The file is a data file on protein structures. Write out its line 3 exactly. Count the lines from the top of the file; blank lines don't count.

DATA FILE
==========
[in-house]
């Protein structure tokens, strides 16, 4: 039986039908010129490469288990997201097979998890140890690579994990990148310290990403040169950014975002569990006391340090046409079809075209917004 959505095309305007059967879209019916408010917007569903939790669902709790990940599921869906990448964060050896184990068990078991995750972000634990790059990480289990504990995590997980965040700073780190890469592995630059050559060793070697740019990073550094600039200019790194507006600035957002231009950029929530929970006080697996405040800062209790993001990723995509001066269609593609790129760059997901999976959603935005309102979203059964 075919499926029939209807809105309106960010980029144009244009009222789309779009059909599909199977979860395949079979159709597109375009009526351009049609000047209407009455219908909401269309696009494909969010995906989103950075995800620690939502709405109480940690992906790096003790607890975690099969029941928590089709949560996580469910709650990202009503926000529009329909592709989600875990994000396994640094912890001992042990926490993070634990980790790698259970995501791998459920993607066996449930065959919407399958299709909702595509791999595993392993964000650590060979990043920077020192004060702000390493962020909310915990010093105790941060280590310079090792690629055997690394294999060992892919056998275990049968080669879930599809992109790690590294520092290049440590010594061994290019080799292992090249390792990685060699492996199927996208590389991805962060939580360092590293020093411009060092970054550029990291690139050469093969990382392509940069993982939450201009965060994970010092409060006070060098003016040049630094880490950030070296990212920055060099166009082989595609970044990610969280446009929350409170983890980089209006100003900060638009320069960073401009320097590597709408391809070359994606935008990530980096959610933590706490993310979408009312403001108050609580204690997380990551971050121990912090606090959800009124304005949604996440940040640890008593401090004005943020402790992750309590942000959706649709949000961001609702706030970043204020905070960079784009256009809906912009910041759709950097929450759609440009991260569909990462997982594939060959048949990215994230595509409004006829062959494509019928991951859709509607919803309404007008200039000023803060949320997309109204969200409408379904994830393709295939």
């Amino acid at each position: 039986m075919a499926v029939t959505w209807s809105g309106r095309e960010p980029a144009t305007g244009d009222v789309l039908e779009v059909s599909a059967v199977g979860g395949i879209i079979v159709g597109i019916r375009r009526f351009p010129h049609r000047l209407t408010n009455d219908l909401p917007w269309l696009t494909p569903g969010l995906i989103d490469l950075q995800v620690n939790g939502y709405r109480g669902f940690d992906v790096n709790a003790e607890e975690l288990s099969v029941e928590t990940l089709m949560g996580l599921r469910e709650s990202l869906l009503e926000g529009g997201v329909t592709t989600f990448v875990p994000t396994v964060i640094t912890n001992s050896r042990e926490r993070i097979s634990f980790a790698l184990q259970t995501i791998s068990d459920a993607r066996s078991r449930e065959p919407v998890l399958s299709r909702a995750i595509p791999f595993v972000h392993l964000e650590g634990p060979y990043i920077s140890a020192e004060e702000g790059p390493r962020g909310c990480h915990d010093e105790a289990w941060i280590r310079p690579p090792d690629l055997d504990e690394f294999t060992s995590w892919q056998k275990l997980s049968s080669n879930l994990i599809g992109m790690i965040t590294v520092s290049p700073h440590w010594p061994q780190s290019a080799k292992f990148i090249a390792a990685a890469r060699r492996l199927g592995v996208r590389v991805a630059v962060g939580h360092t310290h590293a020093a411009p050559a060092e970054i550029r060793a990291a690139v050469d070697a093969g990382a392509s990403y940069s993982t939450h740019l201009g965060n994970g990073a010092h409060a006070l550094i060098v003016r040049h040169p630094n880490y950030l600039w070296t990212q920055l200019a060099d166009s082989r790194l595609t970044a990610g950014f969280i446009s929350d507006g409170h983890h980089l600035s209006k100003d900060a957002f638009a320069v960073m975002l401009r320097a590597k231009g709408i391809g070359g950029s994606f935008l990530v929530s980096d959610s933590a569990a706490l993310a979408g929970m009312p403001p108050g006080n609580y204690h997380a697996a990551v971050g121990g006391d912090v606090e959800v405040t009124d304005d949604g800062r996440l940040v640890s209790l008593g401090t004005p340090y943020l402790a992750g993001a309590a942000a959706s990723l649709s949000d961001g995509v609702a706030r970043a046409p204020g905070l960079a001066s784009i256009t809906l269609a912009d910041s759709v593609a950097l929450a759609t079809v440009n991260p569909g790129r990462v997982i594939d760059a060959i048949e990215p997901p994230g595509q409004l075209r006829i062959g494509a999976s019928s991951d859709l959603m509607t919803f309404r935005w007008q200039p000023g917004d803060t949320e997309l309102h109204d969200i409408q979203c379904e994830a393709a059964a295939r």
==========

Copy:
């Amino acid at each position: 039986m075919a499926v029939t959505w209807s809105g309106r095309e960010p980029a144009t305007g244009d009222v789309l039908e779009v059909s599909a059967v199977g979860g395949i879209i079979v159709g597109i019916r375009r009526f351009p010129h049609r000047l209407t408010n009455d219908l909401p917007w269309l696009t494909p569903g969010l995906i989103d490469l950075q995800v620690n939790g939502y709405r109480g669902f940690d992906v790096n709790a003790e607890e975690l288990s099969v029941e928590t990940l089709m949560g996580l599921r469910e709650s990202l869906l009503e926000g529009g997201v329909t592709t989600f990448v875990p994000t396994v964060i640094t912890n001992s050896r042990e926490r993070i097979s634990f980790a790698l184990q259970t995501i791998s068990d459920a993607r066996s078991r449930e065959p919407v998890l399958s299709r909702a995750i595509p791999f595993v972000h392993l964000e650590g634990p060979y990043i920077s140890a020192e004060e702000g790059p390493r962020g909310c990480h915990d010093e105790a289990w941060i280590r310079p690579p090792d690629l055997d504990e690394f294999t060992s995590w892919q056998k275990l997980s049968s080669n879930l994990i599809g992109m790690i965040t590294v520092s290049p700073h440590w010594p061994q780190s290019a080799k292992f990148i090249a390792a990685a890469r060699r492996l199927g592995v996208r590389v991805a630059v962060g939580h360092t310290h590293a020093a411009p050559a060092e970054i550029r060793a990291a690139v050469d070697a093969g990382a392509s990403y940069s993982t939450h740019l201009g965060n994970g990073a010092h409060a006070l550094i060098v003016r040049h040169p630094n880490y950030l600039w070296t990212q920055l200019a060099d166009s082989r790194l595609t970044a990610g950014f969280i446009s929350d507006g409170h983890h980089l600035s209006k100003d900060a957002f638009a320069v960073m975002l401009r320097a590597k231009g709408i391809g070359g950029s994606f935008l990530v929530s980096d959610s933590a569990a706490l993310a979408g929970m009312p403001p108050g006080n609580y204690h997380a697996a990551v971050g121990g006391d912090v606090e959800v405040t009124d304005d949604g800062r996440l940040v640890s209790l008593g401090t004005p340090y943020l402790a992750g993001a309590a942000a959706s990723l649709s949000d961001g995509v609702a706030r970043a046409p204020g905070l960079a001066s784009i256009t809906l269609a912009d910041s759709v593609a950097l929450a759609t079809v440009n991260p569909g790129r990462v997982i594939d760059a060959i048949e990215p997901p994230g595509q409004l075209r006829i062959g494509a999976s019928s991951d859709l959603m509607t919803f309404r935005w007008q200039p000023g917004d803060t949320e997309l309102h109204d969200i409408q979203c379904e994830a393709a059964a295939r």